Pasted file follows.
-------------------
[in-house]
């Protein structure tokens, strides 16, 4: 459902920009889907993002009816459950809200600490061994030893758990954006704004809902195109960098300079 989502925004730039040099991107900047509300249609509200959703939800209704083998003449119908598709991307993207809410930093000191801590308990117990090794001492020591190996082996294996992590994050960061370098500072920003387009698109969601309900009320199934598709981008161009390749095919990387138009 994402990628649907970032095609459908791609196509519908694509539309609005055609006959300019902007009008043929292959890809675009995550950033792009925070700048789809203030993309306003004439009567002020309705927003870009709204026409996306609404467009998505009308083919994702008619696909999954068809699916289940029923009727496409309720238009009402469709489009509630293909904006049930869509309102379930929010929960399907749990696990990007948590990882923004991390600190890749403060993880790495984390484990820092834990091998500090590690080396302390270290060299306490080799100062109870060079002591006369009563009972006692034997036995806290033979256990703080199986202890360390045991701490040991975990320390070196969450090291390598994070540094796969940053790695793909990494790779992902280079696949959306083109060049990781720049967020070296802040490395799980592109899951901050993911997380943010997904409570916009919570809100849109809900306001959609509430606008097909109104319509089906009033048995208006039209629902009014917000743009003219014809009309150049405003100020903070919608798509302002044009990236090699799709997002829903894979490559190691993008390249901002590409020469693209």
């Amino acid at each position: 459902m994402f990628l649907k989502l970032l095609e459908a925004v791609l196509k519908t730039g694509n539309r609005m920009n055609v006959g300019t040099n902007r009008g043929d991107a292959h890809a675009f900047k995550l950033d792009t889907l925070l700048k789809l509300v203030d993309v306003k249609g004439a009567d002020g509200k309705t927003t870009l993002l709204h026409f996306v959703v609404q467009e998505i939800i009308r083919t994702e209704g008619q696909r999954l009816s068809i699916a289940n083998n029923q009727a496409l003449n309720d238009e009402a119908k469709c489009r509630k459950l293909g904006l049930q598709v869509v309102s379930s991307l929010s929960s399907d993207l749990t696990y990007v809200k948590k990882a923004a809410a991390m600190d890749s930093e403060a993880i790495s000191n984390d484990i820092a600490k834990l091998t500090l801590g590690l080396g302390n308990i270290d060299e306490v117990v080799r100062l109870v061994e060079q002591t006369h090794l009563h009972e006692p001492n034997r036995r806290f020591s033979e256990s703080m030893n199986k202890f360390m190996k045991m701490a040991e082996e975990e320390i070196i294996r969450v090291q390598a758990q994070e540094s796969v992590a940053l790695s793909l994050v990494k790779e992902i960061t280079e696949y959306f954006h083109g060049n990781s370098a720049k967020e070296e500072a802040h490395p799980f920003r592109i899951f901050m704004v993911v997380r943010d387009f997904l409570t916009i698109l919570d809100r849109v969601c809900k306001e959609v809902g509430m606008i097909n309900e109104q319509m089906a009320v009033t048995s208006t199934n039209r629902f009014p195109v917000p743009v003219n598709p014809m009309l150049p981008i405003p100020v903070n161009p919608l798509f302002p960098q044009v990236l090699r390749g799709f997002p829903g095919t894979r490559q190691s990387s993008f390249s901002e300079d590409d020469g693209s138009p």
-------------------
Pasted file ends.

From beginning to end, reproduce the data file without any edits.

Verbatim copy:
[in-house]
């Protein structure tokens, strides 16, 4: 459902920009889907993002009816459950809200600490061994030893758990954006704004809902195109960098300079 989502925004730039040099991107900047509300249609509200959703939800209704083998003449119908598709991307993207809410930093000191801590308990117990090794001492020591190996082996294996992590994050960061370098500072920003387009698109969601309900009320199934598709981008161009390749095919990387138009 994402990628649907970032095609459908791609196509519908694509539309609005055609006959300019902007009008043929292959890809675009995550950033792009925070700048789809203030993309306003004439009567002020309705927003870009709204026409996306609404467009998505009308083919994702008619696909999954068809699916289940029923009727496409309720238009009402469709489009509630293909904006049930869509309102379930929010929960399907749990696990990007948590990882923004991390600190890749403060993880790495984390484990820092834990091998500090590690080396302390270290060299306490080799100062109870060079002591006369009563009972006692034997036995806290033979256990703080199986202890360390045991701490040991975990320390070196969450090291390598994070540094796969940053790695793909990494790779992902280079696949959306083109060049990781720049967020070296802040490395799980592109899951901050993911997380943010997904409570916009919570809100849109809900306001959609509430606008097909109104319509089906009033048995208006039209629902009014917000743009003219014809009309150049405003100020903070919608798509302002044009990236090699799709997002829903894979490559190691993008390249901002590409020469693209």
């Amino acid at each position: 459902m994402f990628l649907k989502l970032l095609e459908a925004v791609l196509k519908t730039g694509n539309r609005m920009n055609v006959g300019t040099n902007r009008g043929d991107a292959h890809a675009f900047k995550l950033d792009t889907l925070l700048k789809l509300v203030d993309v306003k249609g004439a009567d002020g509200k309705t927003t870009l993002l709204h026409f996306v959703v609404q467009e998505i939800i009308r083919t994702e209704g008619q696909r999954l009816s068809i699916a289940n083998n029923q009727a496409l003449n309720d238009e009402a119908k469709c489009r509630k459950l293909g904006l049930q598709v869509v309102s379930s991307l929010s929960s399907d993207l749990t696990y990007v809200k948590k990882a923004a809410a991390m600190d890749s930093e403060a993880i790495s000191n984390d484990i820092a600490k834990l091998t500090l801590g590690l080396g302390n308990i270290d060299e306490v117990v080799r100062l109870v061994e060079q002591t006369h090794l009563h009972e006692p001492n034997r036995r806290f020591s033979e256990s703080m030893n199986k202890f360390m190996k045991m701490a040991e082996e975990e320390i070196i294996r969450v090291q390598a758990q994070e540094s796969v992590a940053l790695s793909l994050v990494k790779e992902i960061t280079e696949y959306f954006h083109g060049n990781s370098a720049k967020e070296e500072a802040h490395p799980f920003r592109i899951f901050m704004v993911v997380r943010d387009f997904l409570t916009i698109l919570d809100r849109v969601c809900k306001e959609v809902g509430m606008i097909n309900e109104q319509m089906a009320v009033t048995s208006t199934n039209r629902f009014p195109v917000p743009v003219n598709p014809m009309l150049p981008i405003p100020v903070n161009p919608l798509f302002p960098q044009v990236l090699r390749g799709f997002p829903g095919t894979r490559q190691s990387s993008f390249s901002e300079d590409d020469g693209s138009p």